Address the needs of your customers & staff with our focused, specialist supportIdeas for Ears assists corporate organisations in understanding and addressing hearing-related issues in order to boost customer satisfaction and staff well-being.
Our consultancy services help to identify and remedy areas of weakness connected to environmental factors, equipment effectiveness, and the varying ways that people hear.
Our work encompasses such things as: acoustics, sound insulation, room layout, public address systems, text-based communications, emergency processes, awareness of hearing loss and other hearing conditions, and the use of induction hearing loops and other specialist equipment.
Your customers - one sixth have hearing loss
Statistically, one in six people have hearing loss, which means 17% of your customers - more if you engage with more people in the older age groups.
Many people who have hearing loss are reluctant to highlight the difficulties they experience and this can make it difficult for an organisation to accurately identify that they have hearing needs.
A natural desire for dignity means they will often appear to hear even when they do not. They will typically not complain but they will seek to avoid repeating difficult situations.
Your customers - their needs vary
Hearing loss varies significant from person to person, ranging from mild loss to profound loss. Typically it occurs in both ears but sometimes in one ear only.
Some individuals use hearing aids or cochlear implants but others do not. A small percentage use sign language as their first language and a larger number are deafblind.
Many people with hearing loss use lipreading to assist their understanding of what is being said and for this they need to see the face of the speaker clearly.
Your staff - 10% or more have hearing loss
Within the workplace - 3.7 million people of working age have hearing loss, which is about 10% of the total working age population.
Survey research carried out by Ideas for Ears, 2015, indicated that the numbers may be higher still. Of 716 respondents to our surveys, 24% said they have or think they may have hearing loss.
This was a self-selected survey so it might help to explain the high figure but evenso it highlights that hearing loss is a substantial issue within the workplace.
Your staff - most will not have told you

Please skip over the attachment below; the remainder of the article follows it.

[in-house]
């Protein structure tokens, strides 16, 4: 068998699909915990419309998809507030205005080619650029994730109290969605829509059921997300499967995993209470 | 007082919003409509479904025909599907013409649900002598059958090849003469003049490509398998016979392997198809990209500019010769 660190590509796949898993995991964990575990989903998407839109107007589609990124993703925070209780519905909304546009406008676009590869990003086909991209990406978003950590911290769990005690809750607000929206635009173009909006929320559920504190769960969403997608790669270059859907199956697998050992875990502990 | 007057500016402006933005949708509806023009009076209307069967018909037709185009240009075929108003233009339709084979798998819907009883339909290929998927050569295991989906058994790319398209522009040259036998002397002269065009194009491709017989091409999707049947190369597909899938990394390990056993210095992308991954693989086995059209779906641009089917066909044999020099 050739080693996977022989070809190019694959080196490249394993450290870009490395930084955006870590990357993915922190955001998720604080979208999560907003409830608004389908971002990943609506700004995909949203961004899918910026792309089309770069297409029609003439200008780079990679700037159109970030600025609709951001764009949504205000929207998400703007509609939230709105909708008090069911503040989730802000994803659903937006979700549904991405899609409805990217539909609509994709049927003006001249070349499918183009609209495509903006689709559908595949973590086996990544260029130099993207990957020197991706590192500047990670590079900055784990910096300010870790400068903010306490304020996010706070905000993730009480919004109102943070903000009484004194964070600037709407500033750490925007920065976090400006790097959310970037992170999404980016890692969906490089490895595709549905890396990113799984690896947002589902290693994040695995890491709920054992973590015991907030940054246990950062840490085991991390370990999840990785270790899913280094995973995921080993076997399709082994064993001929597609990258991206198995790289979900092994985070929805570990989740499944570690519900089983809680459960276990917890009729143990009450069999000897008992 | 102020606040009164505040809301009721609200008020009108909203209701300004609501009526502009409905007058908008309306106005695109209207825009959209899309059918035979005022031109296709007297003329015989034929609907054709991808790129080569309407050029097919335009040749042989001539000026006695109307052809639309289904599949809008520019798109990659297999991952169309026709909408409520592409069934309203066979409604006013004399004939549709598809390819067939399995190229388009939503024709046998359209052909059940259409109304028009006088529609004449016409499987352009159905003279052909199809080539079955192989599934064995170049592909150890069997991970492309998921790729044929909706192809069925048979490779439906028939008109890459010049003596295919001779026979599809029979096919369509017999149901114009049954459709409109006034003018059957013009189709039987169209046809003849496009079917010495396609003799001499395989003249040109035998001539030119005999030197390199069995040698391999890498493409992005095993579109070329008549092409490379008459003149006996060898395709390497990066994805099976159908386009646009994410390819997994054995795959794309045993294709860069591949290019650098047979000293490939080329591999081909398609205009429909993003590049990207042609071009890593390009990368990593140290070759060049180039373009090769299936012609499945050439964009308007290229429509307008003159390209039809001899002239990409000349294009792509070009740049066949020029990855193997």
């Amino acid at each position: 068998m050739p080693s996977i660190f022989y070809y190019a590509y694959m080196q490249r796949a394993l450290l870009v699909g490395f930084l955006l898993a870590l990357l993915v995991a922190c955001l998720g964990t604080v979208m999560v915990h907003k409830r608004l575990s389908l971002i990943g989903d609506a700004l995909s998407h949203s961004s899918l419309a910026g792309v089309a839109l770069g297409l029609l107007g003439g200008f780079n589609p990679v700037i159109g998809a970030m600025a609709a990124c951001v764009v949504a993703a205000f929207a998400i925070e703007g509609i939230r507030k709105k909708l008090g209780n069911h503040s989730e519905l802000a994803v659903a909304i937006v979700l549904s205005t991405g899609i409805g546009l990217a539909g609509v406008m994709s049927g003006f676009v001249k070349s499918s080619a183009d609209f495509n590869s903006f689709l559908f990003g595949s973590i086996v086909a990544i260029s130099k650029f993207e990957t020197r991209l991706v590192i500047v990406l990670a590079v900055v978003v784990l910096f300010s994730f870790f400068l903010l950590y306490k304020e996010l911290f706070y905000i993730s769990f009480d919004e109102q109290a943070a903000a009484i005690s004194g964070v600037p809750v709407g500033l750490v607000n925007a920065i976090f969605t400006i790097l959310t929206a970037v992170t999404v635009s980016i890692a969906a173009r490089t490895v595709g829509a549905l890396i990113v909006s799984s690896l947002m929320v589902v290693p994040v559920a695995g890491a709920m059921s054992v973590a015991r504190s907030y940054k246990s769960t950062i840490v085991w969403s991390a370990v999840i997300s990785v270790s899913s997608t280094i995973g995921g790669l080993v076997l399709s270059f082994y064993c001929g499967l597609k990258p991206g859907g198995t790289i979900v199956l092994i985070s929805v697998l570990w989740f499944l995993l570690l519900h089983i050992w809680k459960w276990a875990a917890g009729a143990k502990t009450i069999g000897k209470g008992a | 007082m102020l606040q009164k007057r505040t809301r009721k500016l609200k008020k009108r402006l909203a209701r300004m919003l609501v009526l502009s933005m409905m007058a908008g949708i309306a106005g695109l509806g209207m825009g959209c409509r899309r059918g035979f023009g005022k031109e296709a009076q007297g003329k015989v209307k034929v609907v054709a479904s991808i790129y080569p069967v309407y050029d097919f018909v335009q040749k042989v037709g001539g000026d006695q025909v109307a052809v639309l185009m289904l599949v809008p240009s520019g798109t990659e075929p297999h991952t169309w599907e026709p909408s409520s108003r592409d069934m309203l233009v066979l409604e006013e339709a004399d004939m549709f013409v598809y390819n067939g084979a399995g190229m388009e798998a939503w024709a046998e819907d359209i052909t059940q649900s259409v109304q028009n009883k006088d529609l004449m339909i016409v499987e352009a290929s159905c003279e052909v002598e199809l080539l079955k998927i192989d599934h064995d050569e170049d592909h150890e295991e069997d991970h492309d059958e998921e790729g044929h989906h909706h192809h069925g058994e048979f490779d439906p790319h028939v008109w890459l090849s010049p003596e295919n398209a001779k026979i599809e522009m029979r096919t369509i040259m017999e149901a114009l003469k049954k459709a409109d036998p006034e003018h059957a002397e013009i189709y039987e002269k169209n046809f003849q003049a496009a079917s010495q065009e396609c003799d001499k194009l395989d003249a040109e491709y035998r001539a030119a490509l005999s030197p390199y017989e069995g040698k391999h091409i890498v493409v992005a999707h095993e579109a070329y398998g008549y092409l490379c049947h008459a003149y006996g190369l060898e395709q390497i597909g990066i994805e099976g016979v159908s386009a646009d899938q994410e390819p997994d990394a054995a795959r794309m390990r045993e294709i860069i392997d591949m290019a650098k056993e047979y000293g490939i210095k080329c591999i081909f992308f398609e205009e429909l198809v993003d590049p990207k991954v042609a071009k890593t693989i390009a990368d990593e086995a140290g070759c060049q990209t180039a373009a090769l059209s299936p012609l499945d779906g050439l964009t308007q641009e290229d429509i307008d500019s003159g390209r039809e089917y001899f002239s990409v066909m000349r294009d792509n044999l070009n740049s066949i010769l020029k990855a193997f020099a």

In a survey by Action on Hearing Loss to its members in 2010, nearly two thirds (60%) were employed when they lost or began to lose their hearing but:
63% did not tell their employer about their hearing loss
55% did not tell their colleagues about their hearing loss
33% did not tell anyone at work about their hearing loss.
In a survey by Ideas for Ears to office workers in central Scotland in 2015, nearly a quarter (24%) of the 716 responding had hearing loss but:
58% had not told their employer
55% had not told their colleagues
39% had not told anyone at work
It doesn't go away
Hearing loss tends to be both permanent and progressive so your customers and staff who have mild loss now are likely to go on to have a more significant loss in years to come. Creating the right environment for them makes good business sense.
Benefits of working with Ideas for Ears
We will support you in evaluating their needs against your organisational priorities.
We will recommend practical action and assist with implementation.
We will help to comply with legislation and to promote your commitment to access.
We will help you to make an effective contribution towards an inclusive society.
Find out more
Let us help you assess the hearing-related experiences and needs of your customers and/or staff.
Drop us a note or give us a call.
Call/SMS – 07739 581059
The Equality Act 2010 combines and replaces previous discrimination legislation, including the 1995 Disability Discrimination Act (DDA). It applies in England, Wales and Scotland but not Northern Ireland.
It protects people from discrimination, harassment and victimisation on the grounds of disability and various other ‘protected characteristics’, such as age, race and sexual orientation. It makes clear that discrimination can be caused not only by what people and organisations do, but also by what they DO NOT do.
This means that service providers can be in breach of the Equality Act if they fail to make ‘reasonable adjustment’ so disabled people are not put at a ‘substantial disadvantage’ compared to people who are not disabled. Reasonable adjustment might include provision of an induction hearing loop to help those who use hearing aids to hear over background noise or across a distance.
To learn more about your meeting legislative requirements, ask about our training packages.
Hearing loss impacts on people of all ages, although is more prevalent amongst older age groups.
- 6.5 million are aged 60 and over
- 3.7 million are of working age
- 2 million use hearing aids
- 800,000 are severely or profoundly deafened
- 250,000 are deafblind
- 150,000 use sign language
- 45,000 children have hearing difficulties